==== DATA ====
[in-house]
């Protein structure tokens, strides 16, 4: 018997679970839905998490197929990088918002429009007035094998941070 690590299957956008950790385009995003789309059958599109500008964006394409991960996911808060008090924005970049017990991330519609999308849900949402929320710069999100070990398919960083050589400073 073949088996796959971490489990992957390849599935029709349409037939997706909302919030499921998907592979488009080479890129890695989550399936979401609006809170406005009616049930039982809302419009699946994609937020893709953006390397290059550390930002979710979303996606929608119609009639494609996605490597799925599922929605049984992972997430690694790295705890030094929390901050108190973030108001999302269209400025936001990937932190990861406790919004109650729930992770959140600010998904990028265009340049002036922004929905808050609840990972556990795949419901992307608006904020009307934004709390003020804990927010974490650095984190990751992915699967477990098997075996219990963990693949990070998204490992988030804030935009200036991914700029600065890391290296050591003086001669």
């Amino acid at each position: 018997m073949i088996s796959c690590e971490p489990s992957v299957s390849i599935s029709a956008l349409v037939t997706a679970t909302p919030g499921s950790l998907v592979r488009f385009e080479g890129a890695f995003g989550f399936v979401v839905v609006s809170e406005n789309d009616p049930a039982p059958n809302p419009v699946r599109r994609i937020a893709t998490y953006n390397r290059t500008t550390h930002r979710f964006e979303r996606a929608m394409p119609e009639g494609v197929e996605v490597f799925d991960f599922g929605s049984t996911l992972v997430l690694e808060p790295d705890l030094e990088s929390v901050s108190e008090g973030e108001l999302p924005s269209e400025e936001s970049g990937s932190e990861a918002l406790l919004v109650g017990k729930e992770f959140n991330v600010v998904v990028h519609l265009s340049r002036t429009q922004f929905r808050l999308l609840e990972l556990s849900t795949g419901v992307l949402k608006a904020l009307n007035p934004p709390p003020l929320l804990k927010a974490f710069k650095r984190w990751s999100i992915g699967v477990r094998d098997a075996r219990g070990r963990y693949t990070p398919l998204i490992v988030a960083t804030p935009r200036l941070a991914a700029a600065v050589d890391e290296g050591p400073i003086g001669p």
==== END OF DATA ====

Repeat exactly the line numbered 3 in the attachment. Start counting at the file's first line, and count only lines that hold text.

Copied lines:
């Amino acid at each position: 018997m073949i088996s796959c690590e971490p489990s992957v299957s390849i599935s029709a956008l349409v037939t997706a679970t909302p919030g499921s950790l998907v592979r488009f385009e080479g890129a890695f995003g989550f399936v979401v839905v609006s809170e406005n789309d009616p049930a039982p059958n809302p419009v699946r599109r994609i937020a893709t998490y953006n390397r290059t500008t550390h930002r979710f964006e979303r996606a929608m394409p119609e009639g494609v197929e996605v490597f799925d991960f599922g929605s049984t996911l992972v997430l690694e808060p790295d705890l030094e990088s929390v901050s108190e008090g973030e108001l999302p924005s269209e400025e936001s970049g990937s932190e990861a918002l406790l919004v109650g017990k729930e992770f959140n991330v600010v998904v990028h519609l265009s340049r002036t429009q922004f929905r808050l999308l609840e990972l556990s849900t795949g419901v992307l949402k608006a904020l009307n007035p934004p709390p003020l929320l804990k927010a974490f710069k650095r984190w990751s999100i992915g699967v477990r094998d098997a075996r219990g070990r963990y693949t990070p398919l998204i490992v988030a960083t804030p935009r200036l941070a991914a700029a600065v050589d890391e290296g050591p400073i003086g001669p």